There has been a great deal of information in the news in the last several decades about the dangers of lead exposure, particularly where children are concerned. Most of the stories which have made their way into news programs and publications have focused on lead paint in old homes and on unsafely produced toys and other consumer goods. Little has been said about the risks of lead exposure in drinking water due to old pipes despite the fact that lead contamination in home water supplies is a legitimate concern, especially with older homes.
What is Lead?
Lead is a metal which was used extensively in the years before it was determined to be toxic. It was used in the production of paints, pipes and other products in the past. Once it was discovered to have toxic qualities, regulations were established to eliminate the substance from newly produced and installed products, including laws which prohibit it from being used in water lines for public water systems and residential and non-residential buildings.
How is Lead Present in Water ?
Although regulations now prohibit the use of lead pipes and other lead components in public and private plumbing networks that doesn’t mean lead is entirely gone from these systems. In older homes and buildings, lead pipes may still be present. The same is true for municipal water systems which predate the regulations on installing new water lines. Lead free pipes which are used to create new sewage and water supply lines may also contain small amounts of lead. The term “lead free” simply means these components must have a minimal amount of lead contained within them – specifically, no more than 0.3 percent for pipes and no more than 8 percent for pipe fittings and fixtures like faucets.
What are the Health Risks of Lead Exposure?
Children who are exposed to lead can have developmental issues, including physical and mental problems. They may additionally exhibit learning deficiencies and attention span problems. Long term exposure often results in life-long issues for individuals exposed to lead during their developmental years (ages six and under).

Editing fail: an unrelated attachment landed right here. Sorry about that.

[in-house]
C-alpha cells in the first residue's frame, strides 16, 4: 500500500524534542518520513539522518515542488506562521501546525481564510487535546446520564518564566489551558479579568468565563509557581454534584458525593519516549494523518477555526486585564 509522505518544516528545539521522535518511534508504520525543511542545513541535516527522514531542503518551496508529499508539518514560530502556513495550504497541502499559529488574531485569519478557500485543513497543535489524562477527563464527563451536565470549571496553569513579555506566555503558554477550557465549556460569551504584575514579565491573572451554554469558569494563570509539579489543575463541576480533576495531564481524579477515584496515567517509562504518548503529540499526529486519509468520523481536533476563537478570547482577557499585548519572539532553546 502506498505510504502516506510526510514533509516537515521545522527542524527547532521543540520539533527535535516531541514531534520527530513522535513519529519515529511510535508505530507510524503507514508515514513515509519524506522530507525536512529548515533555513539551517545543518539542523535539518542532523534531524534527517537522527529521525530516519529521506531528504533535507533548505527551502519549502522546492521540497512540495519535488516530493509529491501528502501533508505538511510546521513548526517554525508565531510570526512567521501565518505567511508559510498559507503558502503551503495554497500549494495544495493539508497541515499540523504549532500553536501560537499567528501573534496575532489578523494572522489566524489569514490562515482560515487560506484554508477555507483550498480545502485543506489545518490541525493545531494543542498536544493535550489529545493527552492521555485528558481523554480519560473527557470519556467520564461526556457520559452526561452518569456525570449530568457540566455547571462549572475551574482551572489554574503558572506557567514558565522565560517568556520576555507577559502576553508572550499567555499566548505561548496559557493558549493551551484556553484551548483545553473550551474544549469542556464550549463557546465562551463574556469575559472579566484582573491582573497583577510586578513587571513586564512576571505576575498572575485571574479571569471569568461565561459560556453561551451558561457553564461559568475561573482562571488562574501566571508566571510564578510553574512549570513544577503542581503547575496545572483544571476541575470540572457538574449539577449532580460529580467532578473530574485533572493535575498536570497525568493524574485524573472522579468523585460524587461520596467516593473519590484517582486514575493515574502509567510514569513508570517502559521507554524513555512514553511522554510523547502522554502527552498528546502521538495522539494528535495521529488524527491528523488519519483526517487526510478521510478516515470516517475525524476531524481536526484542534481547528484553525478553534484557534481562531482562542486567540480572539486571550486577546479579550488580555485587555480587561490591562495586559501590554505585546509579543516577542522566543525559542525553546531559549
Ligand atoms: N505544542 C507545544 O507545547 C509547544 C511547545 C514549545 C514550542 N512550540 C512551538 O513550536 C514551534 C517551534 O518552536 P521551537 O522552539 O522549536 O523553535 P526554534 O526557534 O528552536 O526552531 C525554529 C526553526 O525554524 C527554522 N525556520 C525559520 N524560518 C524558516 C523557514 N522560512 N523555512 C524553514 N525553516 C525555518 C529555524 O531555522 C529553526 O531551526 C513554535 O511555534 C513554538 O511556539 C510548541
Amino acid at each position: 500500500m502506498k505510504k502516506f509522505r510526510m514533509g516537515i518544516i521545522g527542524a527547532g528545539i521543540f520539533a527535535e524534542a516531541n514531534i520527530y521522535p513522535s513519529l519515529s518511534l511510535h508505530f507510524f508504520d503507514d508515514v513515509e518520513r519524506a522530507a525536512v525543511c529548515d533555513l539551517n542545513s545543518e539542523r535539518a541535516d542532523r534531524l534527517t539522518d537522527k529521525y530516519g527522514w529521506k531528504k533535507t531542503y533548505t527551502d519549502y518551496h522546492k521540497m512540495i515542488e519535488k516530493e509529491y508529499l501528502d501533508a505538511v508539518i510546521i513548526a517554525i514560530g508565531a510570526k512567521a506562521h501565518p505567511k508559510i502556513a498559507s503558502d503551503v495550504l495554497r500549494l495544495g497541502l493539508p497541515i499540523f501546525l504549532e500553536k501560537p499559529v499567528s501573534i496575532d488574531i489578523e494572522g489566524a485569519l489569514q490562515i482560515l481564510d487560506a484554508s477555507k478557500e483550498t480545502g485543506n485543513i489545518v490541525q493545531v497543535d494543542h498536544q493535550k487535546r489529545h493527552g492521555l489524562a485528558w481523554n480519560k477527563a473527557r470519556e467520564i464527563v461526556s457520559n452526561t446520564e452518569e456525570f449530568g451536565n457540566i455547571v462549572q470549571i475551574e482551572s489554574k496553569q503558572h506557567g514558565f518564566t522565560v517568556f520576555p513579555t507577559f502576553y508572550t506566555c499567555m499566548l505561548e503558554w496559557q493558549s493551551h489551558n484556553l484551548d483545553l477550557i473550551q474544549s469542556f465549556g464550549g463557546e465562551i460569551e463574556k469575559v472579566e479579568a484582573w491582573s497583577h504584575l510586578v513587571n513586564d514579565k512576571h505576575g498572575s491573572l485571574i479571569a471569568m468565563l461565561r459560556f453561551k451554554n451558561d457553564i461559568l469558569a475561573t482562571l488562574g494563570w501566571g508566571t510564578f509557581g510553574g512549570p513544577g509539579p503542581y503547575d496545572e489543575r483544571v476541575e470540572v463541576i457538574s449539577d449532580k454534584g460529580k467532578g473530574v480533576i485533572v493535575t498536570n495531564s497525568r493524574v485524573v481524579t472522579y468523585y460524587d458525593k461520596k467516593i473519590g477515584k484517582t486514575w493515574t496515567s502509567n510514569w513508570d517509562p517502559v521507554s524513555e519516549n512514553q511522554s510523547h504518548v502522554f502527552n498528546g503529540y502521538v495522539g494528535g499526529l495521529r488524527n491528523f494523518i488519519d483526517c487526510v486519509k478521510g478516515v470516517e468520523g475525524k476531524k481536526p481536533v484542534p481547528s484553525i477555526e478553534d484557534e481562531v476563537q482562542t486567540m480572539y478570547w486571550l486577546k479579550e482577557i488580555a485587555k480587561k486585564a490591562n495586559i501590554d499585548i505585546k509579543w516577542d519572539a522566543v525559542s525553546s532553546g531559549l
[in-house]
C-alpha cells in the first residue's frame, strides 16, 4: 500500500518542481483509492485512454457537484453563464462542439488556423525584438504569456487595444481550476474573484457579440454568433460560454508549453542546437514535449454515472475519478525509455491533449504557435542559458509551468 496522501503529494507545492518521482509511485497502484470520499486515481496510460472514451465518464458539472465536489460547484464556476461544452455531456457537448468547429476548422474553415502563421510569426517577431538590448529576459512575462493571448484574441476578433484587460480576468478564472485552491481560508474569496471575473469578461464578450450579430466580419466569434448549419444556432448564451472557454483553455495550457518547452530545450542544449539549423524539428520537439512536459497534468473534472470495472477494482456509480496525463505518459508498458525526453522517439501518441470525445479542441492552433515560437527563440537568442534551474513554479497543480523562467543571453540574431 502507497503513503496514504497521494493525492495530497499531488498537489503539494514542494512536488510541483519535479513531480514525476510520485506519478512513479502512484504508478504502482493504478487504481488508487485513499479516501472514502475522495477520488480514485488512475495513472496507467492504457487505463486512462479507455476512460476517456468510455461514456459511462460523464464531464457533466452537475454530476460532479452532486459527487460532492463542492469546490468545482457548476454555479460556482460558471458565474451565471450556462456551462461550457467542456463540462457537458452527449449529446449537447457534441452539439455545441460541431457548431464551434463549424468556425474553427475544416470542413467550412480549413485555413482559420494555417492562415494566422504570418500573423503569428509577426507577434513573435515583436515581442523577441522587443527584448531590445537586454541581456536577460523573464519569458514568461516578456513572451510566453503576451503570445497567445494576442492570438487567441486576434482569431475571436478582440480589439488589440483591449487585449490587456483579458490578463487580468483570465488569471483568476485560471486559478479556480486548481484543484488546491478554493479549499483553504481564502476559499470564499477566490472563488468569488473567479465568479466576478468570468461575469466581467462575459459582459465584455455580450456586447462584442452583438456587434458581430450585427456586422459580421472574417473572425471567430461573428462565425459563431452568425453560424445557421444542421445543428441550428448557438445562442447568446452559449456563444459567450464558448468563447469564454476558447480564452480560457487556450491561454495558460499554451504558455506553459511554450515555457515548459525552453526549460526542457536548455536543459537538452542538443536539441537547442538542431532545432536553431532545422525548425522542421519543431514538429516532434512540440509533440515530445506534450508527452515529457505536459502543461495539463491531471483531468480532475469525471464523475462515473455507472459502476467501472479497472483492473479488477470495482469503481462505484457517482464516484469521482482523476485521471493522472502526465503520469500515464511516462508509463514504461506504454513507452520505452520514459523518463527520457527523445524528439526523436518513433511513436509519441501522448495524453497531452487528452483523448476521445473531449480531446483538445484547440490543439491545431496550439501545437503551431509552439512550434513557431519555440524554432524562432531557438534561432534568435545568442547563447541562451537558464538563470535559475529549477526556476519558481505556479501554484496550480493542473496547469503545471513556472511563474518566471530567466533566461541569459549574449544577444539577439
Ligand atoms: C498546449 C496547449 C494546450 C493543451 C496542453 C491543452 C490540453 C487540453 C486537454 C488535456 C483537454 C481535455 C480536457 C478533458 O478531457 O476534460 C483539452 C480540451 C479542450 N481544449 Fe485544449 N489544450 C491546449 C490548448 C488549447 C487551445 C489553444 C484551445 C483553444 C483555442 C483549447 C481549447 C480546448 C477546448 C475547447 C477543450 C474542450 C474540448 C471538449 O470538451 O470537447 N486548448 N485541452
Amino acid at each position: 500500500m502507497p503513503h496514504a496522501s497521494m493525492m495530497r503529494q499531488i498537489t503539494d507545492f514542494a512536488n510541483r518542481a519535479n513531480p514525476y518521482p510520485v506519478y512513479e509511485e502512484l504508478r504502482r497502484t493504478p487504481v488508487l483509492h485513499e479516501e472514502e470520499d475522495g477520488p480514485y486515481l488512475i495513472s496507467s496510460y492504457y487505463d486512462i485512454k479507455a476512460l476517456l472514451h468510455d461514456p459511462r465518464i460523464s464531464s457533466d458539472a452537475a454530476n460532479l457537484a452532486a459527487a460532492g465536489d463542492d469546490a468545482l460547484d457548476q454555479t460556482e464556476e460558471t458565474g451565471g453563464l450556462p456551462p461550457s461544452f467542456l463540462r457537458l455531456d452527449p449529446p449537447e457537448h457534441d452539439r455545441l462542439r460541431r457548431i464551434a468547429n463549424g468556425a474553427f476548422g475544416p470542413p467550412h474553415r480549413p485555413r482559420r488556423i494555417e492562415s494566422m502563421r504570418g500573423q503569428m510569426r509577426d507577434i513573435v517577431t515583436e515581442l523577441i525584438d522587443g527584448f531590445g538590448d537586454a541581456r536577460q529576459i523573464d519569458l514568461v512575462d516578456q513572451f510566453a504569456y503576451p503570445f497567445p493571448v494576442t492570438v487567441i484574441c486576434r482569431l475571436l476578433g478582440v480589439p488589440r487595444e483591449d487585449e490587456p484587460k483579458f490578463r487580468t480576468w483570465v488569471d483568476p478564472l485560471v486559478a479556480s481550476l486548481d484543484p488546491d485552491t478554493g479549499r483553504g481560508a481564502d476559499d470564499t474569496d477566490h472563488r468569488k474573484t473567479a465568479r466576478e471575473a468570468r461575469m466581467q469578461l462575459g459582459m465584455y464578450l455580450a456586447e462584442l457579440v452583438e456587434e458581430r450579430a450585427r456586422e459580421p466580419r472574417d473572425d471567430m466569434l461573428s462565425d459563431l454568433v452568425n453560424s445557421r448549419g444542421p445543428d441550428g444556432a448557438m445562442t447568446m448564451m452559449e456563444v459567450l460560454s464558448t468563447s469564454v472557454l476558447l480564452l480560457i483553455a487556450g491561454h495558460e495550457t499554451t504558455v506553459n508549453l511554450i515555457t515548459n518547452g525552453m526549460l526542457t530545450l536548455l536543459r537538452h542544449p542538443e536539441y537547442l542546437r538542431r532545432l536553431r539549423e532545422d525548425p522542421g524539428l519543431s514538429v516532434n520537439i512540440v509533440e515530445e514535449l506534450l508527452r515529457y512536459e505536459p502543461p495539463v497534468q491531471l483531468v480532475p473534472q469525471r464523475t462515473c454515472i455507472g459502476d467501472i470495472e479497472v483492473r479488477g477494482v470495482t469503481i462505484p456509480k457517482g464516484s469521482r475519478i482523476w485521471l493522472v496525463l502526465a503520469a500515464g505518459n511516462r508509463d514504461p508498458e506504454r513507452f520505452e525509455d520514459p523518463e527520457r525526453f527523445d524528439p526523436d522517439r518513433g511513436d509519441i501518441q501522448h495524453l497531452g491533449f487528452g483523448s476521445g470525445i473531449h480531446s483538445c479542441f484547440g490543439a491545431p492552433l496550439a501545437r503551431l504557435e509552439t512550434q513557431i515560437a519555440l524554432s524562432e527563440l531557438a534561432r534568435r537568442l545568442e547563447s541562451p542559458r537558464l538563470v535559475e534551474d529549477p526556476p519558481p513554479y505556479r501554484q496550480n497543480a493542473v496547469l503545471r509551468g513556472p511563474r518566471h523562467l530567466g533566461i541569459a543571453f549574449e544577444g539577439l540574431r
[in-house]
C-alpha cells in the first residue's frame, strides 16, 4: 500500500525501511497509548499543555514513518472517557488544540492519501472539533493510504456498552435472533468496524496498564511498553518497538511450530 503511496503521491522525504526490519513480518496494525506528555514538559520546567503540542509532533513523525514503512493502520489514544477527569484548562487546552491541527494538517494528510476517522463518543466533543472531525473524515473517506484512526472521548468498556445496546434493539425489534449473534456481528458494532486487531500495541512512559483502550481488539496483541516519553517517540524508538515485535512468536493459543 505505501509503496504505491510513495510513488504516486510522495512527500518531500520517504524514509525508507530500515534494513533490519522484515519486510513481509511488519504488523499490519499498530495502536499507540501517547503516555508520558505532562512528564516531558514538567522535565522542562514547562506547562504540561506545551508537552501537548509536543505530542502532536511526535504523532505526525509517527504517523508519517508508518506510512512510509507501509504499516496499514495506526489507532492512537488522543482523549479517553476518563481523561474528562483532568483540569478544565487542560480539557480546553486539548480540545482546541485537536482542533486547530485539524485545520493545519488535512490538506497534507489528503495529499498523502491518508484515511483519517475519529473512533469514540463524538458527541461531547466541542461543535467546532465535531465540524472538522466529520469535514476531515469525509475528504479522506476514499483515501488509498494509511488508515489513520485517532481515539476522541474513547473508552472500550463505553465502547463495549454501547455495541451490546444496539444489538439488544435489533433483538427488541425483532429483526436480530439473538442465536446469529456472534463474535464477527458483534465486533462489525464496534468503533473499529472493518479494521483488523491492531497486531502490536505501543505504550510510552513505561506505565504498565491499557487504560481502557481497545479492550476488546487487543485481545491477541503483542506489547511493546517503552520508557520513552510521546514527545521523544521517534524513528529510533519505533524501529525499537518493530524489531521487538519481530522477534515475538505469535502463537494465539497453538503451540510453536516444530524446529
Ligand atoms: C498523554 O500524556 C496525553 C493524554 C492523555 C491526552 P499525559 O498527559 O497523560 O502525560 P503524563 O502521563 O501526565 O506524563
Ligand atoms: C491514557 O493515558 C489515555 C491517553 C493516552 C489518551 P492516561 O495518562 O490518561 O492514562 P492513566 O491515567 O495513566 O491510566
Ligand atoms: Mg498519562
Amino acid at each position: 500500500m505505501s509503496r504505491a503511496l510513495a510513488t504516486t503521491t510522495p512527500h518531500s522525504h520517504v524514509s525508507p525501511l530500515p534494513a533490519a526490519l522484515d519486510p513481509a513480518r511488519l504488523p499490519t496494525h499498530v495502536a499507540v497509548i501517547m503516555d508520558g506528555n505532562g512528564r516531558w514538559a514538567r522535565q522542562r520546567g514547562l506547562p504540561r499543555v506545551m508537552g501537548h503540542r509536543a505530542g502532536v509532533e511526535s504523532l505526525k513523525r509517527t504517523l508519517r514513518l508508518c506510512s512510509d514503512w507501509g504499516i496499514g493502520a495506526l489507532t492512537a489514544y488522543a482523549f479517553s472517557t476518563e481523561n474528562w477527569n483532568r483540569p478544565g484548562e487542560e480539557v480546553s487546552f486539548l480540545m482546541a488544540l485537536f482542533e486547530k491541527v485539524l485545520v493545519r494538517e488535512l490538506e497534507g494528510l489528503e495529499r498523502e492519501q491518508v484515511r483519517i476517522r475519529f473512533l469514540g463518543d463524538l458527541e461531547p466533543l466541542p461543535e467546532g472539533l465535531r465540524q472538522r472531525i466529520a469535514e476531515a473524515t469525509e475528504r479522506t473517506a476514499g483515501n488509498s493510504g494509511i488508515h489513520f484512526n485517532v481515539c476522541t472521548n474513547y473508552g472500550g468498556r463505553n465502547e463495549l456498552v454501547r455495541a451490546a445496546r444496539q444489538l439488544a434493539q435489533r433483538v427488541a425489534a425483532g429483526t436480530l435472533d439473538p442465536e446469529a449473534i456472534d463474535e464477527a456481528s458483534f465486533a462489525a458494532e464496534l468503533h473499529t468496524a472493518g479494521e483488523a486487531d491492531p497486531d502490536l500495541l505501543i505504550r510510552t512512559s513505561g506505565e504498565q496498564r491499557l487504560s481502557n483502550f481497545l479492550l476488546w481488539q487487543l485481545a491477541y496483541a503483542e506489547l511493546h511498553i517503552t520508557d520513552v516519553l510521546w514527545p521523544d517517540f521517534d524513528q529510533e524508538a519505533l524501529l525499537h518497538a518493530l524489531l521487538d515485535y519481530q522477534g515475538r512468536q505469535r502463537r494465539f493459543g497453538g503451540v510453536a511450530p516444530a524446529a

Adults who experience prolonged lead exposure can see serious health consequences as well. These can include high blood pressure and kidney problems, among others.
What Levels of Lead in Water are Dangerous?
According to the Environmental Protection Agency (EPA), there should be no lead in drinking water at all in order for the water to be safe for human consumption. While this regulation is among the restrictions which must be followed by city water providers, the exposure to lead contamination from municipal water supplies should be virtually nonexistent. However in recent years investigations have found lead in the municipal water of some of the USA’s largest cities. That being said, most lead contamination now, actually results from old pipes and fixtures in homes.
Reducing the Potential Chances for Lead Exposure
The EPA’s regulations reduce the chances but do not eliminate the chances of lead being present in city water supplies received from water processing plants. They do not prevent the potential of exposure to lead from old pipes in your own home. If you live in an older house which was built prior to the implementation of new laws governing the production and installation of pipes and other plumbing components, or you are unwilling to risk the health of your family your best course of action to further reduce the chances of lead exposure is to install water filters capable of capturing and eliminating lead from drinking water.
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